1. How the relationships between brands and customers have changed.  The most influential CMOs lead digital transformation with a customer-first mindset.
  2. How brands can offer the very best customer experience. Top CMOs are championing the voice of their customers and aligning their organizations around better customer experiences.
  3. How brands can become more human and approachable. CMOs are no longer afraid to raise their voice or take a stand on political and social issues – because that’s how they connect and build trust with their customers. Take a look at the Forbes list of The World’s Most Influential CMOs of 2019 to see inspiring examples of this.

The report concludes:

The world’s most influential CMOs recognize that customer experience is the new brand, and inspire marketers everywhere to ask: How can we better know and serve our customers — not as a collection of data points, but as people?

How can we better know and serve our customers — not as a collection of data points, but as people? @Forbes #CMO #Marketing Click To Tweet

However, the most influential CMOs also recognize that their ultimate job is driving business growth. And to do that, effective CMOs play a larger role, taking on additional responsibilities in areas as diverse as internal culture, talent, IT purchasing, and customer engagement. Talk about broadening their skill-set!

 

So how should CMOs, old and new, tackle their businesses from a fresh perspective? I suggest looking at the following five areas:

 

 

So marketers, have I answered your question about how to keep your job? Are these five steps sufficient to make a difference? Personally I think so – but only if they are followed with real actions and change.

After all making an impact is the name of the game in any profession but especially for one that previously relied on creative juices alone. Do you agree? What changes are you making or would you like to see made in your own organisations?

 

Do you feel isolated and would like an external perspective, advice or ideas? Then we should talk. 

 

Upgrade Your Customer First Strategy Let's discuss your challenges

 

 

 

The New Way to Innovate You Must Start Using Today!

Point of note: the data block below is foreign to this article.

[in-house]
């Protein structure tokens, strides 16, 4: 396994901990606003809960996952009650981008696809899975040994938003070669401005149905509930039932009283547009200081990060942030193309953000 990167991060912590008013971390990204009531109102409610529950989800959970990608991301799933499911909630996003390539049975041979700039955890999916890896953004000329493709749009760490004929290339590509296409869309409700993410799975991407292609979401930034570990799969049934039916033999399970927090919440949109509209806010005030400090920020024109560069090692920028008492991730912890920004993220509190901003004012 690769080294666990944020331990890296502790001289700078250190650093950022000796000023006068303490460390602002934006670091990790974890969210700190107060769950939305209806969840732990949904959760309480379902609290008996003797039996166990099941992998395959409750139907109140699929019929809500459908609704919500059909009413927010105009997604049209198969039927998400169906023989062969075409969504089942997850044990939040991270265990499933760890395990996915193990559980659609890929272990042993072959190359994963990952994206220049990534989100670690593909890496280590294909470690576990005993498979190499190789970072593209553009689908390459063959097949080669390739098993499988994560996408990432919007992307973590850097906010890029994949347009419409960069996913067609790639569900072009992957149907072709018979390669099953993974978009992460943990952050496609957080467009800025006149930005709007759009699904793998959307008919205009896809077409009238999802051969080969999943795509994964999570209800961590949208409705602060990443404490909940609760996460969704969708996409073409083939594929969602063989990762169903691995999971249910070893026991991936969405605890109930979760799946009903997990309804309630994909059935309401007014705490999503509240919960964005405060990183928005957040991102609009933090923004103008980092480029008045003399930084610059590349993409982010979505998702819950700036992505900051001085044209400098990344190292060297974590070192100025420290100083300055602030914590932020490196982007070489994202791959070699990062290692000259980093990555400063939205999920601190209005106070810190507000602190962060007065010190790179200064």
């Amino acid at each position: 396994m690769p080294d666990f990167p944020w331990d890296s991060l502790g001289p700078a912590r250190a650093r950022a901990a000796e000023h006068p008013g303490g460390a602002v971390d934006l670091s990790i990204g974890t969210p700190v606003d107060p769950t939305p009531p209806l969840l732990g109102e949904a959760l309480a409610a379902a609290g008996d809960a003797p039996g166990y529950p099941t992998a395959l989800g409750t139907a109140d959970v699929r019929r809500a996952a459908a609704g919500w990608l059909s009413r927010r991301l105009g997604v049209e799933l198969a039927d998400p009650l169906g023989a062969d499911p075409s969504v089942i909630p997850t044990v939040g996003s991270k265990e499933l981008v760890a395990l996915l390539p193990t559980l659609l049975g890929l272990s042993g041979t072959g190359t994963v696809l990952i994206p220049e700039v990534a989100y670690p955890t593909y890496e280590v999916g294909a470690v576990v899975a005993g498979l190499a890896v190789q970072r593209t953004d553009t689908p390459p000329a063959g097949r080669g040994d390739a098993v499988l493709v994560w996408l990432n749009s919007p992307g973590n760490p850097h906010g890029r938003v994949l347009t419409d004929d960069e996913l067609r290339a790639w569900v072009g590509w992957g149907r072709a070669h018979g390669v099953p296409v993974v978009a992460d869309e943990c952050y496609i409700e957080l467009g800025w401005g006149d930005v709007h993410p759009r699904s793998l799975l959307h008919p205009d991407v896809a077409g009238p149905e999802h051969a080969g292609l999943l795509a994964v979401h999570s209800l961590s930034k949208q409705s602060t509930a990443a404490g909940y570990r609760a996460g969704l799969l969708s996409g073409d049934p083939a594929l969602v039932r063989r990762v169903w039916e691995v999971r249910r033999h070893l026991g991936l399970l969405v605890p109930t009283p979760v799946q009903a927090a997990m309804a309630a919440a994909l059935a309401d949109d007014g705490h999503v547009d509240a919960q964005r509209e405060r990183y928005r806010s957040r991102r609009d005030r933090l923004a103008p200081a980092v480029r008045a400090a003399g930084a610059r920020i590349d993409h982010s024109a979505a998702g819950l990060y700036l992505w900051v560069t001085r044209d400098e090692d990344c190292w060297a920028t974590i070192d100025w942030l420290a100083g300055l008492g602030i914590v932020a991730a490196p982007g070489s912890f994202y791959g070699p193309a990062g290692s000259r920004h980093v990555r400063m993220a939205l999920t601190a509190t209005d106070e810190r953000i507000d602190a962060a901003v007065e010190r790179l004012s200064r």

When I get several requests in the same week on exactly the same topic, I know something is happening in the marketplace. This week was one such occasion.

A Pharma company wants a presentation on it; a CPG company asked me to give a half-day workshop about the topic; a conference requested a keynote speech about it; a major US business school wants a guest lecture covering the idea  and a consumer goods company wants an article for their newsletter. What’s the topic? The new ways to innovate, that’s what.

With all this interest, and despite having written some popular posts in the past on best-practice innovation, such as “ How to innovate more creatively”, “How to get R&D as excited about consumer innovation as you are”  and “Never succeed at innovation: 10 mistakes even great companies make”, I thought I would summarise the latest trends around how to innovate more successfully today. So here are some ideas to get you thinking about the changes you might want to bring to your own innovation processes.

Customers react to new innovation1. Start with the customer in mind – always

So many organisations still have an innovation process that starts with R&D or operations. It’s time to reverse your innovation funnel and start with the customer. (>>Tweet this<<) What are their problems with current products and services; what do they dream of having? How are they compensating or compromising?

 

If I had asked people what they wanted, they would have said faster horses” Henry Ford

“People don’t know what they want until you show it to them” Steve Jobs

However, as Henry Ford and Steve Jobs remind us, customers don’t usually know what they want. They are usually very clear about what they don’t like, but they also often know the solution they are looking for – even if they don’t express it as such. It is our job to interpret what they are saying into what they need. Therefore, identify the result they want but not how they want to achieve it, otherwise you will be looking for that “faster horse”!